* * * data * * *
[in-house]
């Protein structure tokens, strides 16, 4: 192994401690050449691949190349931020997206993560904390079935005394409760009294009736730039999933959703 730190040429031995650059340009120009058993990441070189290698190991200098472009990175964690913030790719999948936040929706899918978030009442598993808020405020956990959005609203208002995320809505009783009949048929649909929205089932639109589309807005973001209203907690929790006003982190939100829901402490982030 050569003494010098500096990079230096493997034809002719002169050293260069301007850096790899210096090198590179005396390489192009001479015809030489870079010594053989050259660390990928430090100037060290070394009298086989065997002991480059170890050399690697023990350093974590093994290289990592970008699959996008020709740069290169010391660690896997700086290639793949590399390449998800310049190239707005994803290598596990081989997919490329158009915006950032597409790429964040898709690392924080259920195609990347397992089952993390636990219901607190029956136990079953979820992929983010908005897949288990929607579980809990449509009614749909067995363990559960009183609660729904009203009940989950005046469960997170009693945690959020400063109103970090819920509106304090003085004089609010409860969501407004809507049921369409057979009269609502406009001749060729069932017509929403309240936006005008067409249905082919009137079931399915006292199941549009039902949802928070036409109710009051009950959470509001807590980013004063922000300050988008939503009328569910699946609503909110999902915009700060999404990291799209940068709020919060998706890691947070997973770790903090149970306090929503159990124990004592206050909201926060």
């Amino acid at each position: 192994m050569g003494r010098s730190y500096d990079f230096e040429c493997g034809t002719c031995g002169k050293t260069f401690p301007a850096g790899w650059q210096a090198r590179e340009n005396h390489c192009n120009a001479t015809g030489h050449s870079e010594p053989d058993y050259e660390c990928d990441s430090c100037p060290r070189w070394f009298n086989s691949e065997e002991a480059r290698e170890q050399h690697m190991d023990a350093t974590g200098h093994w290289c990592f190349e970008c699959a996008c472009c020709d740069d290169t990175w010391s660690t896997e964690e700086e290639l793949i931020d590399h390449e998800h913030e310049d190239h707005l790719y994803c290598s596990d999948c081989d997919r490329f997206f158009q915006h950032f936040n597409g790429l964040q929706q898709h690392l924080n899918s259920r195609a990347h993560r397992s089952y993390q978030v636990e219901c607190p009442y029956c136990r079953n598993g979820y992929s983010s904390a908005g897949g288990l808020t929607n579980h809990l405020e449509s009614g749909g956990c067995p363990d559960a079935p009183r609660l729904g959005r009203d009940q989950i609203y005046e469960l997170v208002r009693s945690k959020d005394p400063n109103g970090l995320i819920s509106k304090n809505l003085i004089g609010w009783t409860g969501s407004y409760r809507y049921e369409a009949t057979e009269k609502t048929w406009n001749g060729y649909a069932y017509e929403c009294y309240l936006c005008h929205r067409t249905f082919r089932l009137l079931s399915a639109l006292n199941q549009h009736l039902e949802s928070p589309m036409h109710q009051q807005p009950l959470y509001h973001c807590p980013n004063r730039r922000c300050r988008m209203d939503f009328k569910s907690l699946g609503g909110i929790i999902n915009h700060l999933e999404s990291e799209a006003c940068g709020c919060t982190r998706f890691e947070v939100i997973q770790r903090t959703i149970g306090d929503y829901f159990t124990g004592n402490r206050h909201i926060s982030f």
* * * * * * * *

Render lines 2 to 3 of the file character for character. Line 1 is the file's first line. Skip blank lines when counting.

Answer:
């Protein structure tokens, strides 16, 4: 192994401690050449691949190349931020997206993560904390079935005394409760009294009736730039999933959703 730190040429031995650059340009120009058993990441070189290698190991200098472009990175964690913030790719999948936040929706899918978030009442598993808020405020956990959005609203208002995320809505009783009949048929649909929205089932639109589309807005973001209203907690929790006003982190939100829901402490982030 050569003494010098500096990079230096493997034809002719002169050293260069301007850096790899210096090198590179005396390489192009001479015809030489870079010594053989050259660390990928430090100037060290070394009298086989065997002991480059170890050399690697023990350093974590093994290289990592970008699959996008020709740069290169010391660690896997700086290639793949590399390449998800310049190239707005994803290598596990081989997919490329158009915006950032597409790429964040898709690392924080259920195609990347397992089952993390636990219901607190029956136990079953979820992929983010908005897949288990929607579980809990449509009614749909067995363990559960009183609660729904009203009940989950005046469960997170009693945690959020400063109103970090819920509106304090003085004089609010409860969501407004809507049921369409057979009269609502406009001749060729069932017509929403309240936006005008067409249905082919009137079931399915006292199941549009039902949802928070036409109710009051009950959470509001807590980013004063922000300050988008939503009328569910699946609503909110999902915009700060999404990291799209940068709020919060998706890691947070997973770790903090149970306090929503159990124990004592206050909201926060």
């Amino acid at each position: 192994m050569g003494r010098s730190y500096d990079f230096e040429c493997g034809t002719c031995g002169k050293t260069f401690p301007a850096g790899w650059q210096a090198r590179e340009n005396h390489c192009n120009a001479t015809g030489h050449s870079e010594p053989d058993y050259e660390c990928d990441s430090c100037p060290r070189w070394f009298n086989s691949e065997e002991a480059r290698e170890q050399h690697m190991d023990a350093t974590g200098h093994w290289c990592f190349e970008c699959a996008c472009c020709d740069d290169t990175w010391s660690t896997e964690e700086e290639l793949i931020d590399h390449e998800h913030e310049d190239h707005l790719y994803c290598s596990d999948c081989d997919r490329f997206f158009q915006h950032f936040n597409g790429l964040q929706q898709h690392l924080n899918s259920r195609a990347h993560r397992s089952y993390q978030v636990e219901c607190p009442y029956c136990r079953n598993g979820y992929s983010s904390a908005g897949g288990l808020t929607n579980h809990l405020e449509s009614g749909g956990c067995p363990d559960a079935p009183r609660l729904g959005r009203d009940q989950i609203y005046e469960l997170v208002r009693s945690k959020d005394p400063n109103g970090l995320i819920s509106k304090n809505l003085i004089g609010w009783t409860g969501s407004y409760r809507y049921e369409a009949t057979e009269k609502t048929w406009n001749g060729y649909a069932y017509e929403c009294y309240l936006c005008h929205r067409t249905f082919r089932l009137l079931s399915a639109l006292n199941q549009h009736l039902e949802s928070p589309m036409h109710q009051q807005p009950l959470y509001h973001c807590p980013n004063r730039r922000c300050r988008m209203d939503f009328k569910s907690l699946g609503g909110i929790i999902n915009h700060l999933e999404s990291e799209a006003c940068g709020c919060t982190r998706f890691e947070v939100i997973q770790r903090t959703i149970g306090d929503y829901f159990t124990g004592n402490r206050h909201i926060s982030f």